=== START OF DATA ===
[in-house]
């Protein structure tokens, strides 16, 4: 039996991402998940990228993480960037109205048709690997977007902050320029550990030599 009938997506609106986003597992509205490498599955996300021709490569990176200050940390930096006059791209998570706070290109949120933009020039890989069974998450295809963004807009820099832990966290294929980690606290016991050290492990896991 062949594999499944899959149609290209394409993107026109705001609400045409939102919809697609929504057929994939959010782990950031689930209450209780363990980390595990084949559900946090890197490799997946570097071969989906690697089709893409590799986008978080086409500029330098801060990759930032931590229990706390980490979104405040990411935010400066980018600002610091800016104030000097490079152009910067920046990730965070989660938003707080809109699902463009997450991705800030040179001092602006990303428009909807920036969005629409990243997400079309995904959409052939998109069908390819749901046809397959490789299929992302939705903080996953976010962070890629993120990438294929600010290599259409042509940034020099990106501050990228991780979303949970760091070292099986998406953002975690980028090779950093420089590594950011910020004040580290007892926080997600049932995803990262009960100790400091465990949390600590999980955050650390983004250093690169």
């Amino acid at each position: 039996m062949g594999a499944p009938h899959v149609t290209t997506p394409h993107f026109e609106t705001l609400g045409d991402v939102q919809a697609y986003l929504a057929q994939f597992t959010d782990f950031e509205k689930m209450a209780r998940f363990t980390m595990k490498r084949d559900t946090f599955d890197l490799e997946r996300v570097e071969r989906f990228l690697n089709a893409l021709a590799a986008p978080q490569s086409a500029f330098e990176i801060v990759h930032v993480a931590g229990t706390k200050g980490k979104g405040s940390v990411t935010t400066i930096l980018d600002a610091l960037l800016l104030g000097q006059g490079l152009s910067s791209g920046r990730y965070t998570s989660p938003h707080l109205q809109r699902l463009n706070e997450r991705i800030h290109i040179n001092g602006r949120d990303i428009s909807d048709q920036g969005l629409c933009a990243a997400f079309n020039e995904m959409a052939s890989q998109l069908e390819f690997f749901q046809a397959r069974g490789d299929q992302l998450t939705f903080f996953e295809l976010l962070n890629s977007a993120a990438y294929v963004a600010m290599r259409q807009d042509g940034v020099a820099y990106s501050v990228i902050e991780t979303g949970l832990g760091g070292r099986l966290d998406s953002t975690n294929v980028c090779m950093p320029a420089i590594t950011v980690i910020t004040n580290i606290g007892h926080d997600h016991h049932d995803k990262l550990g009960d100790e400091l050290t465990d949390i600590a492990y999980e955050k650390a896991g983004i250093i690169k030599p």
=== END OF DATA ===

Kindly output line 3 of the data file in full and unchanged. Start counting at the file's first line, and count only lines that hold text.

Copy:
């Amino acid at each position: 039996m062949g594999a499944p009938h899959v149609t290209t997506p394409h993107f026109e609106t705001l609400g045409d991402v939102q919809a697609y986003l929504a057929q994939f597992t959010d782990f950031e509205k689930m209450a209780r998940f363990t980390m595990k490498r084949d559900t946090f599955d890197l490799e997946r996300v570097e071969r989906f990228l690697n089709a893409l021709a590799a986008p978080q490569s086409a500029f330098e990176i801060v990759h930032v993480a931590g229990t706390k200050g980490k979104g405040s940390v990411t935010t400066i930096l980018d600002a610091l960037l800016l104030g000097q006059g490079l152009s910067s791209g920046r990730y965070t998570s989660p938003h707080l109205q809109r699902l463009n706070e997450r991705i800030h290109i040179n001092g602006r949120d990303i428009s909807d048709q920036g969005l629409c933009a990243a997400f079309n020039e995904m959409a052939s890989q998109l069908e390819f690997f749901q046809a397959r069974g490789d299929q992302l998450t939705f903080f996953e295809l976010l962070n890629s977007a993120a990438y294929v963004a600010m290599r259409q807009d042509g940034v020099a820099y990106s501050v990228i902050e991780t979303g949970l832990g760091g070292r099986l966290d998406s953002t975690n294929v980028c090779m950093p320029a420089i590594t950011v980690i910020t004040n580290i606290g007892h926080d997600h016991h049932d995803k990262l550990g009960d100790e400091l050290t465990d949390i600590a492990y999980e955050k650390a896991g983004i250093i690169k030599p």